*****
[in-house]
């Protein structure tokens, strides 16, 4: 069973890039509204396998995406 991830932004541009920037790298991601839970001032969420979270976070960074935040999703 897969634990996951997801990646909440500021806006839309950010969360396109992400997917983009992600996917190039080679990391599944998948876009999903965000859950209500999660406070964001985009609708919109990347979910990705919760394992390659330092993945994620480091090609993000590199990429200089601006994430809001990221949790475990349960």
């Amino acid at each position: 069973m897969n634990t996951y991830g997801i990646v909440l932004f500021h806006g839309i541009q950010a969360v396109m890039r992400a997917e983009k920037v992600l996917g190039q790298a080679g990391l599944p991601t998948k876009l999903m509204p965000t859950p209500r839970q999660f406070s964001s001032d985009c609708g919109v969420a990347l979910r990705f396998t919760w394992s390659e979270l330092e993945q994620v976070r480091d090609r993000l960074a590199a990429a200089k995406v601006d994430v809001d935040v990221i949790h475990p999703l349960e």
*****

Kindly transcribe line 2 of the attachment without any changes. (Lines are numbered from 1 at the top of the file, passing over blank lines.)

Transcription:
């Protein structure tokens, strides 16, 4: 069973890039509204396998995406 991830932004541009920037790298991601839970001032969420979270976070960074935040999703 897969634990996951997801990646909440500021806006839309950010969360396109992400997917983009992600996917190039080679990391599944998948876009999903965000859950209500999660406070964001985009609708919109990347979910990705919760394992390659330092993945994620480091090609993000590199990429200089601006994430809001990221949790475990349960």